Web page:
There have been many articles written and photos published of the almost newly-restored hotel at London’s St Pancras station in recent weeks but they do little justice to the building once you actually get inside it.
Compared with all other leisure-related buildings – hotels, restaurants, shops and shopping centres – that I’ve encountered it beats the lot by some way. If it’s not a massive success then I’d be very surprised.
I admit this topic is a slight diversion from the usual fayre you’ll find on Retailinsider.com but since I was fortunate enough to be taken on a personal tour of the hotel by its owner Harry Handelsman I thought it worth sharing some insights. [Apologies at this stage for the quality of the photos – I’m a writer not a photographer].
Handelsman has been the driving force behind the restoration of the Victorian gothic building that dates back to 1869 and which is close to being brought fully back to life as a hotel again.
He has been involved with the building since 1998 and between then and now has had to ride the property rollercoaster, with prices crashing and banks unwilling to help finance the restoration that has cost him a total of £200 million.
Much of this has been spent on bringing back to life the original features of the impressive building. The place is packed full of details that architrect George Gilbert Scott put into the original works at a total of £438,000. The equivalent today would be around £750 million. A fair sum for a hotel.
The grandest rooms in the hotel – that is being run by Marriott under its Renaissance umbrella – are the 50 suites in the original old building. (The other 194 are in a new wing). Each suite is very different from the others as Handelsman has taken advantage of their unique structural features.
Among the various suites is the premier room – the Gilbert Scott suite – that is a full restoration of the original room.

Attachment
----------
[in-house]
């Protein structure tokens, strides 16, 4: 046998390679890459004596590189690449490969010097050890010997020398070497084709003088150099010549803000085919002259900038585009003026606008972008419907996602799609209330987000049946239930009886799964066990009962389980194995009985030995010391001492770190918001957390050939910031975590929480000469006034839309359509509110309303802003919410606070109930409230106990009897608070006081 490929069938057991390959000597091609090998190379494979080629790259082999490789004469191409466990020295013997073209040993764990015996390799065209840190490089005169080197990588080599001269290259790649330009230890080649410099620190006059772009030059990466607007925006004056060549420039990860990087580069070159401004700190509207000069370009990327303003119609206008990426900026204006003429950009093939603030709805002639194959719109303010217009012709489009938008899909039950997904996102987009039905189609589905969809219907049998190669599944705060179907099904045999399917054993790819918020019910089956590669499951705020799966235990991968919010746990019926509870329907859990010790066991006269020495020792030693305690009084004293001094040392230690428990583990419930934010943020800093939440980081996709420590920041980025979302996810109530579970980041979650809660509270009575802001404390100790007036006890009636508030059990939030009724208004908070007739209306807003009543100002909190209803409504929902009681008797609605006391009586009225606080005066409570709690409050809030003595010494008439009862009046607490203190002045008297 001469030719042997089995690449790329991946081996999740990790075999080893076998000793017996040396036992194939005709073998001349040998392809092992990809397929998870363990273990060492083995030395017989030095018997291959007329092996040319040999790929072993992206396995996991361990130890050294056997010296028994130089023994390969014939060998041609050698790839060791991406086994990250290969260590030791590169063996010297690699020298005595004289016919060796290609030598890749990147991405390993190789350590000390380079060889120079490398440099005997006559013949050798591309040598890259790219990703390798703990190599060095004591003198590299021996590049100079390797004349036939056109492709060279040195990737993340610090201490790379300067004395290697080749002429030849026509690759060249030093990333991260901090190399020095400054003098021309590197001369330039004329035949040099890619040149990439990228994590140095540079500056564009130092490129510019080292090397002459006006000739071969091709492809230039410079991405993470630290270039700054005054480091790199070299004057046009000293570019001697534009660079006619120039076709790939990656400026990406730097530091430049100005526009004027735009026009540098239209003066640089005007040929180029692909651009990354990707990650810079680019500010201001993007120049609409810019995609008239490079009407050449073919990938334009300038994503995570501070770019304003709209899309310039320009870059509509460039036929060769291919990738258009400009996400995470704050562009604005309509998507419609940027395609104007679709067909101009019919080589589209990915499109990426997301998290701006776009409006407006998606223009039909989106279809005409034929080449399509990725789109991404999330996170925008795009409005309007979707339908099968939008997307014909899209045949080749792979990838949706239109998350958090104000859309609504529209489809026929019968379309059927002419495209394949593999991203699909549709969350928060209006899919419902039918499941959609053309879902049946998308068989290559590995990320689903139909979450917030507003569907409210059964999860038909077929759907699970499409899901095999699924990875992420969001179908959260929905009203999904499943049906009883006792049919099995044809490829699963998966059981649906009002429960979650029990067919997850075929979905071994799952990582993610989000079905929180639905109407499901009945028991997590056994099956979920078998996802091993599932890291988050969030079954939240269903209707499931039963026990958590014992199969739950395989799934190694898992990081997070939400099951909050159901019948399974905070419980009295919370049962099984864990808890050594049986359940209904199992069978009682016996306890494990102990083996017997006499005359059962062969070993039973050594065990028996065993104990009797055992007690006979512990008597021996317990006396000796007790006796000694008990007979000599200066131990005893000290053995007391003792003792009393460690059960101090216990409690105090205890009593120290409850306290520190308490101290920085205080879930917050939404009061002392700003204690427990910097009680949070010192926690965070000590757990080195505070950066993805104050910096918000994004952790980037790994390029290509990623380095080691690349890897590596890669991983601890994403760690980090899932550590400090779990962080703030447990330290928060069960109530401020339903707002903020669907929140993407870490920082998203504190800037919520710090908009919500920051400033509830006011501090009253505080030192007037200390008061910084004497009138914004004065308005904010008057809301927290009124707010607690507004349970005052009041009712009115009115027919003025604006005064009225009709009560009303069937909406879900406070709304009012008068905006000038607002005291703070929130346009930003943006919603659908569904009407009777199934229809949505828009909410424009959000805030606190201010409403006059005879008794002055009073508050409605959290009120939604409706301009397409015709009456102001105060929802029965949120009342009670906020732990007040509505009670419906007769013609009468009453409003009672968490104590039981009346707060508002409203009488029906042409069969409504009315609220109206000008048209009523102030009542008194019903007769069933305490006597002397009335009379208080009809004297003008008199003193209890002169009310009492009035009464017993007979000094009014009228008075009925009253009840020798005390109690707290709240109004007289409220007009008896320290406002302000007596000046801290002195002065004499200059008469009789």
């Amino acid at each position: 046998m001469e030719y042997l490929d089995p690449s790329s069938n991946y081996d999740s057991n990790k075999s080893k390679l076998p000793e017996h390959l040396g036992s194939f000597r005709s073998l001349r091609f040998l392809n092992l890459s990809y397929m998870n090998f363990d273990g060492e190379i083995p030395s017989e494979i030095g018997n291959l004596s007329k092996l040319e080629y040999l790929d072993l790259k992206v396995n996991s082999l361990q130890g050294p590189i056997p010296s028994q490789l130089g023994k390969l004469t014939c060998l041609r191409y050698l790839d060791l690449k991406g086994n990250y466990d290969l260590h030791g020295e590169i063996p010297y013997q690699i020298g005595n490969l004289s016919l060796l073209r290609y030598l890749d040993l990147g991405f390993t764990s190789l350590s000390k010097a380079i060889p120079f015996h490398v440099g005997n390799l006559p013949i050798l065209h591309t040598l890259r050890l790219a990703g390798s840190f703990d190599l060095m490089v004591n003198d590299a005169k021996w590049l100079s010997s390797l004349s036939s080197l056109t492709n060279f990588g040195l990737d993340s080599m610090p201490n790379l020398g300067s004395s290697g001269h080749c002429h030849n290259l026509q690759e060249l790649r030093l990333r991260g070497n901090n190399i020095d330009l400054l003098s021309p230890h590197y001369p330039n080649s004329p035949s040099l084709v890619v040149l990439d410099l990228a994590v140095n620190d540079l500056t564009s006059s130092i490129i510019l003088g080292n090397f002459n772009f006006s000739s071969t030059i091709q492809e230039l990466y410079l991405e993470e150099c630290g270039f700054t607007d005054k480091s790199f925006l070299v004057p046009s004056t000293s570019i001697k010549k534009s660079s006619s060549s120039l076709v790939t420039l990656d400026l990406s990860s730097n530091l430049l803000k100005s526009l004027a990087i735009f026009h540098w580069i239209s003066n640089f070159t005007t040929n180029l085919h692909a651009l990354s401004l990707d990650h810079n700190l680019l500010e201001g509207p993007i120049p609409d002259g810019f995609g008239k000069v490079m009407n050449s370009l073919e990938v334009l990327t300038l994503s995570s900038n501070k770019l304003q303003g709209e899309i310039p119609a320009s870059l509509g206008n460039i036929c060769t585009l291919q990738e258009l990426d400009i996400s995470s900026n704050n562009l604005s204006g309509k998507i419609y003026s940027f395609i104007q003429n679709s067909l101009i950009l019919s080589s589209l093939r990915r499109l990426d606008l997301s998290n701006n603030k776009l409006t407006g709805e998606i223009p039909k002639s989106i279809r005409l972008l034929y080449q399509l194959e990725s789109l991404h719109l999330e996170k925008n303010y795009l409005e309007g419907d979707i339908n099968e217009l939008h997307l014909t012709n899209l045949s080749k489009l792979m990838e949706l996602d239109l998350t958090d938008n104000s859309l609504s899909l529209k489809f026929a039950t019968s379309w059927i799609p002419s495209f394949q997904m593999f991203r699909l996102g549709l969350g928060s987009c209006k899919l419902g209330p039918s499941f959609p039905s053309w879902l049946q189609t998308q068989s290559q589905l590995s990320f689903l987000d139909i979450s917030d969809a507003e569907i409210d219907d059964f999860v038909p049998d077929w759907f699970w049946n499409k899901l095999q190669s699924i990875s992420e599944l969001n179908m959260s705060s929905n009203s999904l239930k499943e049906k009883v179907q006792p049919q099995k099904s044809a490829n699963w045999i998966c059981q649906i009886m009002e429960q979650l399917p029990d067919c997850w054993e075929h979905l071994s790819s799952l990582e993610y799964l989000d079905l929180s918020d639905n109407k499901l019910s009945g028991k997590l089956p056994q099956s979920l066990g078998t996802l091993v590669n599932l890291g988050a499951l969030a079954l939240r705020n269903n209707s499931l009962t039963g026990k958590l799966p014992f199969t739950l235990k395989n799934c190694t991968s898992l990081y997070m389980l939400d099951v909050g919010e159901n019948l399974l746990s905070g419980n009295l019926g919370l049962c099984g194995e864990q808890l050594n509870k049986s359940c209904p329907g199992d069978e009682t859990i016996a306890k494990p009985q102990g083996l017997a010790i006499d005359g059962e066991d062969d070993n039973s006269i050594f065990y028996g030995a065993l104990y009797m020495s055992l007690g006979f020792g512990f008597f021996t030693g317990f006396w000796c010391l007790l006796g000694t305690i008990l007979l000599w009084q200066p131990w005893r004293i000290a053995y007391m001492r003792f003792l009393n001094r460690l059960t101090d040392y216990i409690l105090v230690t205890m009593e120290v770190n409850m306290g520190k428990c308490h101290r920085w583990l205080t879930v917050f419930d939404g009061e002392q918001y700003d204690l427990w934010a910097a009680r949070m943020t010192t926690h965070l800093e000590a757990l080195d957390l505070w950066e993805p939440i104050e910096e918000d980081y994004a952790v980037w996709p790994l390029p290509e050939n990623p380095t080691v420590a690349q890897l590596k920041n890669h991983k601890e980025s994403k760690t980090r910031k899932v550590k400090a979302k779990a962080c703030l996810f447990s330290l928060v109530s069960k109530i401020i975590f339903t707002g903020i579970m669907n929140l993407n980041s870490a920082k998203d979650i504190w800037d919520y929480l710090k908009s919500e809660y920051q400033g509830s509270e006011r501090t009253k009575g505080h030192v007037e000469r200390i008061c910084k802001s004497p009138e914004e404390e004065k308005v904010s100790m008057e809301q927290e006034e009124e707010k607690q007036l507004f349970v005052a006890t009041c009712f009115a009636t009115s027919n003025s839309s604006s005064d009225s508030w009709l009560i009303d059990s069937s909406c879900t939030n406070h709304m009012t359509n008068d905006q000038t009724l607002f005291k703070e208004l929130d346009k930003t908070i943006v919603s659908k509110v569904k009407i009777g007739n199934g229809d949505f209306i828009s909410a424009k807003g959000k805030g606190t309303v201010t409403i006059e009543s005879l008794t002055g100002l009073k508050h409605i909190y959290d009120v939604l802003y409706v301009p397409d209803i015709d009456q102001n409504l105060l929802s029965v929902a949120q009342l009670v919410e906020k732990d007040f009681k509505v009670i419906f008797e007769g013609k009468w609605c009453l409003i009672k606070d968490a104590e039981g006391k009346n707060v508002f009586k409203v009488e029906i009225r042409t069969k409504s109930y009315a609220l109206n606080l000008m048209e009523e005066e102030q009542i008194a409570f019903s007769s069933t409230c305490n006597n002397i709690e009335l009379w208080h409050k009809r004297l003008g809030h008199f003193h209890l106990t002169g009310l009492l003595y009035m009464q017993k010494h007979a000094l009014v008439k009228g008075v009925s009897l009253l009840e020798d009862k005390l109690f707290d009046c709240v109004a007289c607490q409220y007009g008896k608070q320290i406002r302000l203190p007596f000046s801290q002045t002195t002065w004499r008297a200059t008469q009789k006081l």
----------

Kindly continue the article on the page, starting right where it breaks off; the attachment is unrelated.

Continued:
All guests in these rooms have access to their own designated area ‘The Club’ that has its own lounge area on the ground floor alongside a barbers that has master barber and wet shave wizard Carmelo Guastella in charge of the sharp things.
The public areas are equally grand with the old booking office housing a bar/restaurant – 80 covers inside and the same number on the station concourse. This will open from 6:30am and likely stay open until 1am – although it has a rare 24 hour alcohol license so all bets are on.
The main restaurant – to be run by acclaimed chef Marcus Wareing – has an adjoining bar that will be accessible from the Euston Road and is currently being fitted out.
It’s a similar story with the kitchen ahead of the April 4 opening of the restaurant.
The kitchen has a chef’s table seating up to eight or 10 people, which uniquely will also be bookable by individuals or couples who will share it with other diners.
There are also various function rooms with the piece de resistance being the Ladies’ Smoking Room that is one of the many rooms that have staggeringly detailed ceilings. it also has floor-to-ceiling doors that open onto an outside balcony.
There is little disguising the enthusiasm and love for the building that Handelsman has as his grand project heads towards completion. He speaks of budgets having “shot up and shot up” as hundreds of craftsmen have handpainted 2,000 fleur de lys on the walls, and recreated the original carpets that even have a ‘worn effect’ incorporated into them.
The whole experience of walking around the hotel provides a great antidote to the blandness of so many other buildings that the public have to put up with when eating and shopping etcetera.
This is clearly a unique building but you have to question just how many other publicly-used buildings today are constructed with unique characteristics that will stand the test of time.
Thanks to George Gilbert Scott for creating this unique structure in the nineteenth centurty and for Harry Handelsman for bringing it back to life in the 21st century.
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